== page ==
The Hopi recognize several hundred varieties of Kachinas. Authentic Kachinas are easily identifiable by their colors, types and arrangements of feathers, tools, weapons and other accessories. Typically, the Hopi give Kachinas at their winter celebration as a tool for teaching their culture’s tradition. Traditionally, Kachinas were reserved within the Hopi culture, but are now produced and shared as art objects for all to enjoy.
These figures with their rich cultural background have been presented to select employees at Scottsdale’s winter celebration – the Scottsdale Employee Awards. The tradition continues and each December, special employees or teams of employees are honored with a Kachina for outstanding achievement in exemplifying Scottsdale’s Employee Values.
In 2016, 222 employees were nominated to receive Kachinas, based on the city’s eight employee values:
- Show Caring & Compassion for Others;
- Listen, Communicate, Take Action;
- Be Accountable & Act with Integrity;
- Collaborate as a Team;
- Focus on Quality Customer Service;
- Plan & Innovate for the Future; and
- Learn & Grow Continuously;
- Respect the Individual
Kachinas were selected for several reasons. It was appropriate to choose awards that uniquely relate to the Southwest. Kachinas were first created centuries ago by Pueblo Indians (ancient ancestors of the Hopi tribe) to enhance their quality of life. Each Kachina has a different narrative or role that encourages good values, behavior and a balanced environment – critical issues that affect all of us today, and as timely as they were hundreds of years ago.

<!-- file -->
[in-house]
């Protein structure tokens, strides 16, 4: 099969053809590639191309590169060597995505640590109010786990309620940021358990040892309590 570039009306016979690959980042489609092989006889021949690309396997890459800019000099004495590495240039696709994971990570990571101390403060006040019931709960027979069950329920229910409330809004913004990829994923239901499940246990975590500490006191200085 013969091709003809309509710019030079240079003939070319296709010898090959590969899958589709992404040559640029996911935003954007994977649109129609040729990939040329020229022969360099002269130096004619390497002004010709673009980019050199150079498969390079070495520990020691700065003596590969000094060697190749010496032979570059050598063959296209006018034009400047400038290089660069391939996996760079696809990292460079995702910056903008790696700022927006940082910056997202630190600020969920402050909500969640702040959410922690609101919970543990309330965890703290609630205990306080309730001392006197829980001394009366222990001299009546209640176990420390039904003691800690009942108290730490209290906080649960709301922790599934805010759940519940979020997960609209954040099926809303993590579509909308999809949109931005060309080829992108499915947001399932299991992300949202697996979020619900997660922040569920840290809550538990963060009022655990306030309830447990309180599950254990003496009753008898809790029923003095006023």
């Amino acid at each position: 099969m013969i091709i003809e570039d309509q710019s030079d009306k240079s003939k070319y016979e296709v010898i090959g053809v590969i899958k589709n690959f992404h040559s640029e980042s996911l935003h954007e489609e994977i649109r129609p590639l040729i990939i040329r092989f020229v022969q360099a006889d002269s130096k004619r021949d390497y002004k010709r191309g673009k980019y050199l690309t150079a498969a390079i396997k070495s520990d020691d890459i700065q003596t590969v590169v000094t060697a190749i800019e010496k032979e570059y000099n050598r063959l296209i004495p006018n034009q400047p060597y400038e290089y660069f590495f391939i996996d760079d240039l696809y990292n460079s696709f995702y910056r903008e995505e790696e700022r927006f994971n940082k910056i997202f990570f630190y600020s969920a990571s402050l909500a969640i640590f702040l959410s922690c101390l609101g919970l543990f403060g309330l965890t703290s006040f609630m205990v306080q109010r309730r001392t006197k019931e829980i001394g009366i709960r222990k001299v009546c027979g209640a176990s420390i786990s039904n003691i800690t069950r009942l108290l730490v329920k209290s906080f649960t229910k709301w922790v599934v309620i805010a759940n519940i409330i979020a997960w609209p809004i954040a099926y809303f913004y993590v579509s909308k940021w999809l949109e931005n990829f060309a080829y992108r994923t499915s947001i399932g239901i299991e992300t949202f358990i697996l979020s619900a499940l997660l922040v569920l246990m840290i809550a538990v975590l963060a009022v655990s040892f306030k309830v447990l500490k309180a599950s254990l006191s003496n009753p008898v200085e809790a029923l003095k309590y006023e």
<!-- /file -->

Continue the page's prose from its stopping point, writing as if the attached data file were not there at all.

It seems appropriate that each December Scottsdale employees gather for an important occasion, the Employee Awards Ceremony. Kachina “spirits,” impersonated by people dressed in elaborate costumes, also visit Hopi villages each December which marks the beginning of a great festival. People decorate their homes, share feasts and games, give and receive gifts. There is much celebrating, dancing, singing and storytelling. It is the winter ceremony – Soyaluna – which means “all assembly.”
There is also an important link to Kachinas in that each “spirit” has an importance in the community. Each role interacts with the next to ensure a better quality of life for the people, wildlife and the land itself. As employees, we also have specific jobs to do, yet like the Kachinas, there is a great amount of cooperative interactions between work units, divisions and departments to provide high quality service to the community. The hard work and commitment that is evident in terms of what has been accomplished embodies Scottsdale’s commitment to Simply Better Service for a World-Class Community. For example, the Kachina “Butterfly Girl” that helps all insects cross-pollinate all the crops was selected to represent the Employee Value “Focus on Quality Customer Service.”